Hibernian fever demonstrates autosomal dominant inheritence and is characterized by recurrent attacks of fever, abdominal pain, tender skin lesions, and muscular pain.[6] If patient has a negative family history this disorder may be excluded .[3] It is not periodic, and it responds to corticosteroids.[6]

Hyperimmunoglobulinemia D syndrome is characterized by self-limiting febrile episodes of variable frequency. These periods are accompanied by headache, cervical adenopathy, arthritis, chills, macular rash, and splenomegaly. In these patients, high serum IgD levels are present. During febrile attacks, high levels of mevalonic acid are found in the urine. All of these laboratory findings are not present in patients with PFAPA syndrome.[3,6]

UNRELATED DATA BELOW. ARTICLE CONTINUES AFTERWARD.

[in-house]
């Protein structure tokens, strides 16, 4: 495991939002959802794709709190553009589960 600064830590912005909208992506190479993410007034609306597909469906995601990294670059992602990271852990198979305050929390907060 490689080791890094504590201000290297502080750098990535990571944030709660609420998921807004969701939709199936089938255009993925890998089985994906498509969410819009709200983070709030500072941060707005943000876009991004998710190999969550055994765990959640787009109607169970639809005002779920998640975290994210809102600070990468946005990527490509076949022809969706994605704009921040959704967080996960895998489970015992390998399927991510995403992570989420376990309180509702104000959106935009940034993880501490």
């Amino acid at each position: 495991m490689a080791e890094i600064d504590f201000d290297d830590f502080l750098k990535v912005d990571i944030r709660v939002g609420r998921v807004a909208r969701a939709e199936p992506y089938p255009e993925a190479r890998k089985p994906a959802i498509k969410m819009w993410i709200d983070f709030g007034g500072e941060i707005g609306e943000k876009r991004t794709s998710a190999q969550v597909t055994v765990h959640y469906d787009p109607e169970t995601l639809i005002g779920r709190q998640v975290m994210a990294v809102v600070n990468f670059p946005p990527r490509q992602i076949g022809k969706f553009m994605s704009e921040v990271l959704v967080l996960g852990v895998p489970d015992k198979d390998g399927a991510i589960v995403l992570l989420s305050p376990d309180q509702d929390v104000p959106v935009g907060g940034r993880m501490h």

Behçet's disease manifests with aphthous ulcers in the oral cavity, ulcerated genital lesions, iridocyclitis, and synovitis. Erythema nodosum, thrombophlebitis, and meningoencephalitis are also observed. Cyclic neutropenia usually begins during the first year of life, and the neutrophil count goes to zero at nearly exactly every 3 weeks.[2,3] During these attacks, patients develop mucositis, otitis, and skin infections. The diagnosis of this disease is based on clinical features and international criteria for classification of Behçet's disease have been used since 1992. Behçet's disease is usually diagnosed in third decade of life and pediatric cases are uncommon (mostly seen in late childhood). In addition to this familial occurence has been reported in paeditric caes [7]. In the PFAPA syndrome, neutropenia is not seen, and the interval between fever is unusually longer than 21 days.[2,3] Therewithal our case is 3-year-old and familial history is not known. The other symptoms except aphthous stomatitis is not seen in our case. But Behçet's disease must be in differantial diagnoses of recurrent aphthous stomatitis[7].